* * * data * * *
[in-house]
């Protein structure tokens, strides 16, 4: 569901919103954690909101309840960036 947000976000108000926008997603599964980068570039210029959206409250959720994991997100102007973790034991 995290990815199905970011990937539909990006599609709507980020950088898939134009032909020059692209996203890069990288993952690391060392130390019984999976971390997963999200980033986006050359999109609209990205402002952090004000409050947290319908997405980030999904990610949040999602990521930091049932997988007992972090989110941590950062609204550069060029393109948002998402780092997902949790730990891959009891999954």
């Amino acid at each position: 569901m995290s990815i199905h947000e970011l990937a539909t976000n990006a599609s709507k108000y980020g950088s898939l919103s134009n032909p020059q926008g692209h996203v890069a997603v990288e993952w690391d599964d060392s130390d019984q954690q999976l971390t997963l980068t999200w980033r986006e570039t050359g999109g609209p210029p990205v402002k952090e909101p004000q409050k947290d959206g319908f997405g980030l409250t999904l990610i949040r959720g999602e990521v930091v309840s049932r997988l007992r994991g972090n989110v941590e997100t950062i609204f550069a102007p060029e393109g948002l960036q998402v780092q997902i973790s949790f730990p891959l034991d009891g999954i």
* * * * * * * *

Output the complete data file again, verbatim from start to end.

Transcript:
[in-house]
């Protein structure tokens, strides 16, 4: 569901919103954690909101309840960036 947000976000108000926008997603599964980068570039210029959206409250959720994991997100102007973790034991 995290990815199905970011990937539909990006599609709507980020950088898939134009032909020059692209996203890069990288993952690391060392130390019984999976971390997963999200980033986006050359999109609209990205402002952090004000409050947290319908997405980030999904990610949040999602990521930091049932997988007992972090989110941590950062609204550069060029393109948002998402780092997902949790730990891959009891999954």
């Amino acid at each position: 569901m995290s990815i199905h947000e970011l990937a539909t976000n990006a599609s709507k108000y980020g950088s898939l919103s134009n032909p020059q926008g692209h996203v890069a997603v990288e993952w690391d599964d060392s130390d019984q954690q999976l971390t997963l980068t999200w980033r986006e570039t050359g999109g609209p210029p990205v402002k952090e909101p004000q409050k947290d959206g319908f997405g980030l409250t999904l990610i949040r959720g999602e990521v930091v309840s049932r997988l007992r994991g972090n989110v941590e997100t950062i609204f550069a102007p060029e393109g948002l960036q998402v780092q997902i973790s949790f730990p891959l034991d009891g999954i």